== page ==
Today, I’m excited to share my review of the stupendous Ariadne by Jennifer Saint.
As a huge fan of Greek mythology, I was instantly intrigued by the synopsis, which promises an interesting take on the classic myth. Ariadne herself promised to be an intriguing and complex protagonist, caught in the ambitions and betrayals of male power.
Luckily for me, the amazing Caitlin Raynor at Wildfire Books sent me an ARC in exchange for an honest review.
As Princesses of Crete and daughters of the fearsome King Minos, Ariadne and her sister Phaedra grow up hearing the hoofbeats and bellows of the Minotaur echo from the Labyrinth beneath the palace. The Minotaur – Minos’s greatest shame and Ariadne’s brother – demands blood every year.
When Theseus, Prince of Athens, arrives in Crete as a sacrifice to the beast, Ariadne falls in love with him. But helping Theseus kill the monster means betraying her family and country, and Ariadne knows only too well that in a world ruled by mercurial gods – drawing their attention can cost you everything.
In a world where women are nothing more than the pawns of powerful men, will Ariadne’s decision to betray Crete for Theseus ensure her happy ending? Or will she find herself sacrificed for her lover’s ambition?
Ariadne gives a voice to the forgotten women of one of the most famous Greek myths, and speaks to their strength in the face of angry, petulant Gods. Beautifully written and completely immersive, this is an exceptional debut novel.
Publication Date: 29th April
TW: rape, suicide, death, violence, sacrifice
Ariadne is a fascinating, beautifully written reimaging of classical mythology with a feminist edge that systematically exposes and destroys the toxic masculinity embedded at the heart of Greek myth.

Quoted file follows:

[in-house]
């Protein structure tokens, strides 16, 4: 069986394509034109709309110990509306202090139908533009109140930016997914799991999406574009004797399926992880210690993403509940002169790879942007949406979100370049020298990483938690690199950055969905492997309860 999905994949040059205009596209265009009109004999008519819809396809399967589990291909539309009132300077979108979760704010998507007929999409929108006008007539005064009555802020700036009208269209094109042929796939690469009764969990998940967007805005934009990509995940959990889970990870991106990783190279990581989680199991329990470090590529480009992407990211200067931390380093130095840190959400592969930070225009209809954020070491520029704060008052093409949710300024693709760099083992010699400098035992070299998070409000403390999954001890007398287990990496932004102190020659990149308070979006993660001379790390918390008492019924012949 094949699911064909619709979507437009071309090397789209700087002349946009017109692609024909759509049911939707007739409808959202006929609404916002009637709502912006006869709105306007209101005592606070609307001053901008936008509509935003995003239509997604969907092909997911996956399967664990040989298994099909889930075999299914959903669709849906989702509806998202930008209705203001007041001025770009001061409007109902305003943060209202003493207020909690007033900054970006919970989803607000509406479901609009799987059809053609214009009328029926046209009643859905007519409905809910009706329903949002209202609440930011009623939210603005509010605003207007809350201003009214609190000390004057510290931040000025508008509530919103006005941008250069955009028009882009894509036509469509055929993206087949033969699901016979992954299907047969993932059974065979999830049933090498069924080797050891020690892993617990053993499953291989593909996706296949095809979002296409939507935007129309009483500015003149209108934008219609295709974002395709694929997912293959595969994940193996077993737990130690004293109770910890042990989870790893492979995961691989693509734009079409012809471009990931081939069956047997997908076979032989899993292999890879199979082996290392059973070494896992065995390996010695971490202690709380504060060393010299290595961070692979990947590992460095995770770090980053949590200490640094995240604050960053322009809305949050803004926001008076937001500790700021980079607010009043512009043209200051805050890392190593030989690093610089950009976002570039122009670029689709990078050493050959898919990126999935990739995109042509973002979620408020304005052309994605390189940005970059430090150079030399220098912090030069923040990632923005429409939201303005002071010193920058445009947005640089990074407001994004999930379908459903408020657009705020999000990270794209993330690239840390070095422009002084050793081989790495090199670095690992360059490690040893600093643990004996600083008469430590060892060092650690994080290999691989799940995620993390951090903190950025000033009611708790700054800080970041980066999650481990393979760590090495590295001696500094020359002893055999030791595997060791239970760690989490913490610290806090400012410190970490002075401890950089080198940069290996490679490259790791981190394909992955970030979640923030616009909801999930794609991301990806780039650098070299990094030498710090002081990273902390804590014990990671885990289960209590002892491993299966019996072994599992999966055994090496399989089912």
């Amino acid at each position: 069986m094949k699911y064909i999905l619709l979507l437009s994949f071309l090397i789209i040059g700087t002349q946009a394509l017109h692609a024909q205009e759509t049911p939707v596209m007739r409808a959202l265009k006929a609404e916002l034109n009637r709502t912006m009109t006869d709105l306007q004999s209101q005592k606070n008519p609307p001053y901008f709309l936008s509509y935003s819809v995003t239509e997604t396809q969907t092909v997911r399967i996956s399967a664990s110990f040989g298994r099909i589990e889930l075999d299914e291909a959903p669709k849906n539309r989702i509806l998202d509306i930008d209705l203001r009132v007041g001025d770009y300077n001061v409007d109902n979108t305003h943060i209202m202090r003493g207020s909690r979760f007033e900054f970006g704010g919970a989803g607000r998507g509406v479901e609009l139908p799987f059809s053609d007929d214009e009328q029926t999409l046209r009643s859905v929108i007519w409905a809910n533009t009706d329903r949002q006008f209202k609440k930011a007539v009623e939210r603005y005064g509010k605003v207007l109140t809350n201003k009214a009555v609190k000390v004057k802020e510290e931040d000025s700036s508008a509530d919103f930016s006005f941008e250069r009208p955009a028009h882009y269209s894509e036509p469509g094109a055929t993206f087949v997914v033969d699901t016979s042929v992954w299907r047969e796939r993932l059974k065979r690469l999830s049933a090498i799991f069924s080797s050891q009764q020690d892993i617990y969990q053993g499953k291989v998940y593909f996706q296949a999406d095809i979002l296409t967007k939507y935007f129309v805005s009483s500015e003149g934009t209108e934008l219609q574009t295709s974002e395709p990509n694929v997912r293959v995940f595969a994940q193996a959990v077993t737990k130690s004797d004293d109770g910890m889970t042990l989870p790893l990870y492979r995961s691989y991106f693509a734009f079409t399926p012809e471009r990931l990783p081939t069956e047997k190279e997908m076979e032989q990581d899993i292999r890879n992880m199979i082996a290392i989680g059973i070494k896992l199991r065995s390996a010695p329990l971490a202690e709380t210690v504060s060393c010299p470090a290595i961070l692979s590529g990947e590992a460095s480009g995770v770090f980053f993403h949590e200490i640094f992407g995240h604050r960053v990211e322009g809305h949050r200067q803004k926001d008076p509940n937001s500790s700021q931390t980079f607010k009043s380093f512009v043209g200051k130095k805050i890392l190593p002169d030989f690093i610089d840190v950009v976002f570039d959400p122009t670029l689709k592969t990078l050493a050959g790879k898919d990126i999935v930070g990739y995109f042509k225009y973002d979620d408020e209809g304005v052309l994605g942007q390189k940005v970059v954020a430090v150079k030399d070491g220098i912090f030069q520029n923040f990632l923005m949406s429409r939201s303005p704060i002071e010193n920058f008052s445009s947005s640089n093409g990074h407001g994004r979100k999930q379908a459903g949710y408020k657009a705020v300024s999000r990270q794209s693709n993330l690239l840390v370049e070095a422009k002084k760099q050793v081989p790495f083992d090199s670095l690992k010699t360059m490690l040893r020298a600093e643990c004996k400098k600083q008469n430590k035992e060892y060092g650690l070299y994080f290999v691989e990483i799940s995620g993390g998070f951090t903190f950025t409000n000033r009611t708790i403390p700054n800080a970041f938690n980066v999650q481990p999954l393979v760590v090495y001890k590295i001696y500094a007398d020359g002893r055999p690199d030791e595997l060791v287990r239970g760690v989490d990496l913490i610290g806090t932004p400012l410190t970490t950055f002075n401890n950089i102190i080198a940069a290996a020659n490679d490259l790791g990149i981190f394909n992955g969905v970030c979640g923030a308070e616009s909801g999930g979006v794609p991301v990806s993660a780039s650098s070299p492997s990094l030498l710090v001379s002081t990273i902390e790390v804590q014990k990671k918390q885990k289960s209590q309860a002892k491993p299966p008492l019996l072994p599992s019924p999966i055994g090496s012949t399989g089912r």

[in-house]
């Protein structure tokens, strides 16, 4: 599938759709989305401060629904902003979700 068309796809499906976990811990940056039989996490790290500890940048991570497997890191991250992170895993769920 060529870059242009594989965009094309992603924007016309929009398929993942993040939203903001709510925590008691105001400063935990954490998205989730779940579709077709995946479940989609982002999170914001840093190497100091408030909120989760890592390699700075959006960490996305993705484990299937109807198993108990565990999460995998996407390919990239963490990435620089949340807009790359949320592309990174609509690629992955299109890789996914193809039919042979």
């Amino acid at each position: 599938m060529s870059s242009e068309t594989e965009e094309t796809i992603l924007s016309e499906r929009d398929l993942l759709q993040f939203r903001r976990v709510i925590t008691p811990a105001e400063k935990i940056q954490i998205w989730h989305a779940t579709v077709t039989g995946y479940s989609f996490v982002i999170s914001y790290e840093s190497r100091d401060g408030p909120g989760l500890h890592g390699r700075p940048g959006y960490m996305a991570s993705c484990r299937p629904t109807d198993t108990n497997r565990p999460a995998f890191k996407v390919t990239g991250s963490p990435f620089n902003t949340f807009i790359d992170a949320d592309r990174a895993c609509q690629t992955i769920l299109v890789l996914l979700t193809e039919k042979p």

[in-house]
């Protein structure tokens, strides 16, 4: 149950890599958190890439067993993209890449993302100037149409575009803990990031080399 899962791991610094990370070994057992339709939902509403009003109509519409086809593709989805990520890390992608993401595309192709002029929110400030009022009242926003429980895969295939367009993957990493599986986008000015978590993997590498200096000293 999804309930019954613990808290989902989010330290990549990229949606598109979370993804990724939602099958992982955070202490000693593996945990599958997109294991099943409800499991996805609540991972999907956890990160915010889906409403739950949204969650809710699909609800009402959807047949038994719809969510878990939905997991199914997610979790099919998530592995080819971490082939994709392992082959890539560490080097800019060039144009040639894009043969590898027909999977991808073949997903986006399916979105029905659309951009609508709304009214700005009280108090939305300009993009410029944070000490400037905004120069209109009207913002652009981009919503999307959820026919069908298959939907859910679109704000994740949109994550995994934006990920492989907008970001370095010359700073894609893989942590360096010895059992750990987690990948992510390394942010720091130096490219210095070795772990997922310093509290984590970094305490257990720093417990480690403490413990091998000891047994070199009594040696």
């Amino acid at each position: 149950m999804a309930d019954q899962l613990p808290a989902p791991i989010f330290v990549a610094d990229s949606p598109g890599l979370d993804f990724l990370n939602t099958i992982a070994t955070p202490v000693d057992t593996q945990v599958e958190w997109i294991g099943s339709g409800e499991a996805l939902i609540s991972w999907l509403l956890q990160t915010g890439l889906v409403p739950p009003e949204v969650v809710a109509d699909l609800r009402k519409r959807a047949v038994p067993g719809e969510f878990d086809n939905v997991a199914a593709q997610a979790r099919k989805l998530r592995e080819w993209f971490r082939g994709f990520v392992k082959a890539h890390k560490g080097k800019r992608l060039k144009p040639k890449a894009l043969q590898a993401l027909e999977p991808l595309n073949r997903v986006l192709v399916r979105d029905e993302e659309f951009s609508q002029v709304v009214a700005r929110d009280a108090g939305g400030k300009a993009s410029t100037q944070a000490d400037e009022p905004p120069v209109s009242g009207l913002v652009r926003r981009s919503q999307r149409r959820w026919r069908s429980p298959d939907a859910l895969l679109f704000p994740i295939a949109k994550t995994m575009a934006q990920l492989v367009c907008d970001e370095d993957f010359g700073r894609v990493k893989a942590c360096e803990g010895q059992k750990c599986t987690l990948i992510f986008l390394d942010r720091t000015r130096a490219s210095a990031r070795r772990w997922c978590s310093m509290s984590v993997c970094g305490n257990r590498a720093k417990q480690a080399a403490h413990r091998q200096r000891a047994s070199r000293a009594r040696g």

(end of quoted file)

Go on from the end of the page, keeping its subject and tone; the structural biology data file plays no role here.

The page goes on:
I am endlessly fascinated by the unwritten sides of classic stories and so was instantly drawn to this lush retelling of Greek mythology. It promised to show me a hidden and unspoken aspect to a story I thought I knew. Ariadne gave me all this and so much more. It took characters from the margins of myth and gave them their voices back. This kind of feminist reclamantion of historical narrative is endlessly fascinating for me. In fact between this and Madam, I felt the urge to seek out more reimaginings of Greek mythology and have a feminist classics binge.
Saint has such style intrinsically woven into her writing. It just flowed so well, allowing me to get totally enveloped in her imaginative tapestry of plot, characters and a vivid setting. I felt utterly transported and riveted to the page. Here, the women are front and centre of the story, with fully fleshed out backstories, motivations and character arcs.
Saint doesn’t shy away from the brutality and darkness of the times, along with the rampant misogyny and the oppressive patriarchal structures that lay the blame for men’s follies at the feet of women. Too often in myths, women are pigeonholed into caricaturish roles and punished for the actions of men. Ariadne breaks all of these boxes. These women are nuanced, imperfect creatures, but they are given space to grow and change. They defy limitations and learn to find their own place within this limited society. Power and love are forces to be wielded, but they will also wield you.
Ariadne is a tour de force. It is a powerful expression of women reclaiming their narrative and establishing their own place in a world that seeks to belittle and marginalise them. Their suffering will be heard.